Last week, a new study published by the World Health Organization found that face masks provide some protection against covid-19 infection for mask wearers, not just those around them. While this is certainly good news and will hopefully provide more incentive for those still not regularly wearing masks, it is a different statement from the one we’ve been hearing from leading health resources for months: masks protect those around you, but not the wearer. And of course, both of these are different from the official guidance in March and early April to only wear a mask if you are sick.
This is undeniably frustrating. Health agencies change their recommendations and policy makers make abrupt 180-degree turns regarding practices that might help us reduce viral spread. In fact, the main reaction in response to being asked to wear a mask or practice social distancing has been: why should I believe you now? The scientists and policymakers keep changing their minds — how do I know they’re right this time?
It’s a valid question. If you look at the history of science, you’d find that we’ve been wrong often before. There were times when, based on the information available, scientists believed the earth was the center of the universe with the sun moving around it, that atoms were indivisible (nuclear power, now responsible for around 10% of the world’s energy is based on the breakdown of the atom), and even that proteins rather than DNA contained the genetic information passed through generations. So why should we trust science, and more importantly, if it keeps changing, how can we know we’re right this time?
In the early 1900s, an Austrian student named Karl Popper was faced with a similar dilemma to many of us surrounded by the whirlwind of covid-related news and stories. Living during a swarm of new theories in physics, psychology, and history including Einstein’s theory of relativity, Marxist theory, psychoanalysis, and individual psychology, he felt he didn’t know which way to turn or what to believe. In an attempt to sort out which studies he wished to believe, which he deemed truly scientific and properly tested, Popper proposed the issue was “the problem of drawing a line” that could separate science from non-science and therefore help him determine which theories to trust.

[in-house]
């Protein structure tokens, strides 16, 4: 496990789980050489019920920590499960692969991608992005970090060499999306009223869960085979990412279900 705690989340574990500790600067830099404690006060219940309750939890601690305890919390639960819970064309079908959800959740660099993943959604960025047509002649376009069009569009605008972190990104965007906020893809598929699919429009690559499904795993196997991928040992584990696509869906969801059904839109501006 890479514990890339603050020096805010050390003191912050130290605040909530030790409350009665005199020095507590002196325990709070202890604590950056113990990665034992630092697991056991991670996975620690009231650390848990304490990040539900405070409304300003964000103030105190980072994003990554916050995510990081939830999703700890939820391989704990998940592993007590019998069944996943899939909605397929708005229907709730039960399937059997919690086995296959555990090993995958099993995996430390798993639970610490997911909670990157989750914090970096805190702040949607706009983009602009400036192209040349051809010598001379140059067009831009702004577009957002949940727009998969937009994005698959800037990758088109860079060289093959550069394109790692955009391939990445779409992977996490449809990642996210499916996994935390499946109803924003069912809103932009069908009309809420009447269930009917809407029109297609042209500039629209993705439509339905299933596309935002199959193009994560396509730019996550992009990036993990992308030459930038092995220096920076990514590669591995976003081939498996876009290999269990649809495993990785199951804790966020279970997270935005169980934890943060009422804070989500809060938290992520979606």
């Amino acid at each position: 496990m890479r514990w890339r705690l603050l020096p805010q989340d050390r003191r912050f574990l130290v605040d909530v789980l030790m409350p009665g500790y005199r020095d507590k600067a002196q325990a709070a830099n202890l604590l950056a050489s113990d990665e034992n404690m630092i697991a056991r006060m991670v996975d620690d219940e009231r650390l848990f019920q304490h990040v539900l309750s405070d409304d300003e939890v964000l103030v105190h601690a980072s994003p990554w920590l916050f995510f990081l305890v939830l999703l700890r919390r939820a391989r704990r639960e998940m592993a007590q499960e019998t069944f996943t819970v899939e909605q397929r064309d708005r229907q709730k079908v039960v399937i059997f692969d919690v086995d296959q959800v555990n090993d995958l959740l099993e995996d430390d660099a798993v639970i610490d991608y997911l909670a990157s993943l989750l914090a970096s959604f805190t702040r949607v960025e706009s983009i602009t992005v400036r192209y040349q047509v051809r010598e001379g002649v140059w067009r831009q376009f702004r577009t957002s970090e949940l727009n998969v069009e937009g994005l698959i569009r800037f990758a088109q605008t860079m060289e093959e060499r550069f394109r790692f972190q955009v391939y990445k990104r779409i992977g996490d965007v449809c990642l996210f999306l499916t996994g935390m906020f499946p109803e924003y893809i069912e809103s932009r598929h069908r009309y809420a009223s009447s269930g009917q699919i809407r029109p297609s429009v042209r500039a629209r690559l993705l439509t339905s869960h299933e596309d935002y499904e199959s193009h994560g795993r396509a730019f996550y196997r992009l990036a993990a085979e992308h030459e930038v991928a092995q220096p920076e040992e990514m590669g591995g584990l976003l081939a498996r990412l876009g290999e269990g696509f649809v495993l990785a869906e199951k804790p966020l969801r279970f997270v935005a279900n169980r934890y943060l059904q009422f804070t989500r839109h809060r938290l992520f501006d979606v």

For Popper, the decision came down to the idea of falsification: to be scientific and therefore trustworthy, Popper argued that an idea put forward by science had to be capable of being proven wrong. Importantly, any idea that can be proven wrong might be; Popper’s criteria in no way guarantees that science will come up with a winning hypothesis every single time. Instead, he suggested a simple criterion to see if an idea has the potential to be shown to be true or false under proper testing conditions.
For example, the popular pseudoscience of astrology which claims the position of the planets at one’s time of birth have predictive outcomes of that person’s physical and mental characteristics is easily disproved by twins who live very different lives despite being born at the exact same place and time. In contrast, my fortune cookie suggesting “good luck will come my way soon” is impossible to test empirically by any method I’m aware of. What amount of “luck” would be sufficient, what will “luck” look like, and in what “soon” timespan will it occur?
Of course, the fact that science is designed so that it can be refuted means it often is. As our technology improves, as we ask new and better questions, as our sample sizes increase, we often draw conclusions that directly contradict those of the past. In such situations, the conflicting conclusions must battle it out: do we have more reason to believe that one is more accurate than the other or do we see flaws in one we missed before? Almost always, the answer is yes, and one theory wins until future, and hopefully improved, experiments bring the victorious theory back into the ring for another round.